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Row Values

1. Definitions

A "value" is a single number, string, BLOB or NULL. Sometimes the qualified name "scalar value" is used to emphasize that only a single quantity is involved.

A "row value" is an ordered list of two or more scalar values. In other words, a "row value" is a vector.

The "size" of a row value is the number of scalar values the row value contains. The size of a row value is always at least 2. A row value with a single column is just a scalar value. A row value with no columns is a syntax error.

2. Syntax

SQLite allows row values to be expressed in two ways:

  1. A parenthesized, comma-separated list of scalar values.
  2. A subquery expression with two or more result columns.

SQLite can use row values in two contexts:

  1. Two row values of the same size can be compared using operators <, <=, >, >=, =, <>, IS, IS NOT, IN, NOT IN, BETWEEN, or CASE.
  2. In an UPDATE statement, a list of column names can be set to a row value of the same size.

The syntax for row values and the circumstances in which row values can be used are illustrated in examples below.

2.1. Row Value Comparisons

Two row values are compared by looking at the constituent scalar values from left to right. A NULL means of "unknown". The overall result of comparison is NULL if it is possible to make the result either true or false by substituting alternative values in place of the constituent NULLs. The following query demonstrates some row value comparisons:

  (1,2,3) = (1,2,3),          -- 1
  (1,2,3) = (1,NULL,3),       -- NULL
  (1,2,3) = (1,NULL,4),       -- 0
  (1,2,3) < (2,3,4),          -- 1
  (1,2,3) < (1,2,4),          -- 1
  (1,2,3) < (1,3,NULL),       -- 1
  (1,2,3) < (1,2,NULL),       -- NULL
  (1,3,5) < (1,2,NULL),       -- 0
  (1,2,NULL) IS (1,2,NULL);   -- 1

The result of "(1,2,3)=(1,NULL,3)" is NULL because the result might be true if we replaced NULL→2 or false if we replaced NULL→9. The result of "(1,2,3)=(1,NULL,4)" is not NULL because there is no substitutions of the constituent NULL that will make the expression true, since 3 will never equal 4 in the third column.

Any of the row values in the previous example could be replace by a subquery that returns three columns and the same answer would result. For example:

CREATE TABLE t1(a,b,c);
INSERT INTO t1(a,b,c) VALUES(1,2,3);
SELECT (1,2,3)=(SELECT * FROM t1); -- 1

For a row-value IN operator, the left-hand side (hereafter "LHS") can be either a parenthesized list of values or a subquery with multiple columns. But the right-hand side (hereafter "RHS") must be a subquery expression.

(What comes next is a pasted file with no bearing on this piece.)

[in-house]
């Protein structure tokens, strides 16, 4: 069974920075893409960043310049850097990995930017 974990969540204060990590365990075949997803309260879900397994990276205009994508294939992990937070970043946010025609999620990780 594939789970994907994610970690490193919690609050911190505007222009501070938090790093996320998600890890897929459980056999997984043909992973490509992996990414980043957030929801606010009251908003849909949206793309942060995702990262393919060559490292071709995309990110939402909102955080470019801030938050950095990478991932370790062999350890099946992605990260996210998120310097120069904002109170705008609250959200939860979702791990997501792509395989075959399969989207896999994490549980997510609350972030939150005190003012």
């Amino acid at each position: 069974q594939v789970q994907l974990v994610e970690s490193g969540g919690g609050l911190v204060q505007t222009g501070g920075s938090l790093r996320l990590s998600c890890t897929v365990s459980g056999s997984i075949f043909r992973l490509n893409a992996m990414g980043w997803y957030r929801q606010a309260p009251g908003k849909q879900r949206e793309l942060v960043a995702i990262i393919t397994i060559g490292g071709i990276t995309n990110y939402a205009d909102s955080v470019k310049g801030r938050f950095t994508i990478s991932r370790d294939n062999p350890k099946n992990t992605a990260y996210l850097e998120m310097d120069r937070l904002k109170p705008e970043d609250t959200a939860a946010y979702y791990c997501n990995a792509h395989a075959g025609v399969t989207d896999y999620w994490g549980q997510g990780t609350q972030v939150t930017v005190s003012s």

CREATE TABLE t2(x,y,z);
INSERT INTO t2(x,y,z) VALUES(1,2,3),(2,3,4),(1,NULL,5);
   (1,2,3) IN (SELECT * FROM t2),  -- 1
   (7,8,9) IN (SELECT * FROM t2),  -- 0
   (1,3,5) IN (SELECT * FROM t2);  -- NULL

2.2. Row Values In UPDATE Statements

Row values can also be used in the SET clause of an UPDATE statement. The LHS must be a list of column names. The RHS can be any row value. For example:

UPDATE tab3 
   SET (a,b,c) = (SELECT x,y,z
                    FROM tab4
                   WHERE tab4.w=tab3.d)
 WHERE tab3.e BETWEEN 55 AND 66;

3. Example Uses Of Row Values

3.1. Scrolling Window Queries

Suppose an application wants to display a list of contacts in alphabetical order by lastname, firstname, in a scrolling window that can only show 7 contacts at a time. Initialize the scrolling window to the first 7 entries is easy:

SELECT * FROM contacts
 ORDER BY lastname, firstname

When the user scrolls down, the application needs to find the second set of 7 entries. One way to do this is to use the OFFSET clause:

SELECT * FROM contacts
 ORDER BY lastname, firstname

OFFSET gives the correct answer. However, OFFSET requires time proportional to the offset value. What really happens with "LIMIT x OFFSET y" is that SQLite computes the query as "LIMIT x+y" and discards the first y values without returning them to the application. So as the window scrolls down toward the bottom of a long list, and the y value becomes larger and larger, successive offset computations take more and more time.

A more efficient approach is to remember the last entry currently displayed and then use a row value comparison in the WHERE clause:

SELECT * FROM contacts
 WHERE (lastname,firstname) > (?1,?2)
 ORDER BY lastname, firstname

If the lastname and firstname on the bottom row of the previous screen are bound to ?1 and ?2, then the query above computes the next 7 rows. And, assuming there is an appropriate index, it does so very efficiently — much more efficiently than OFFSET.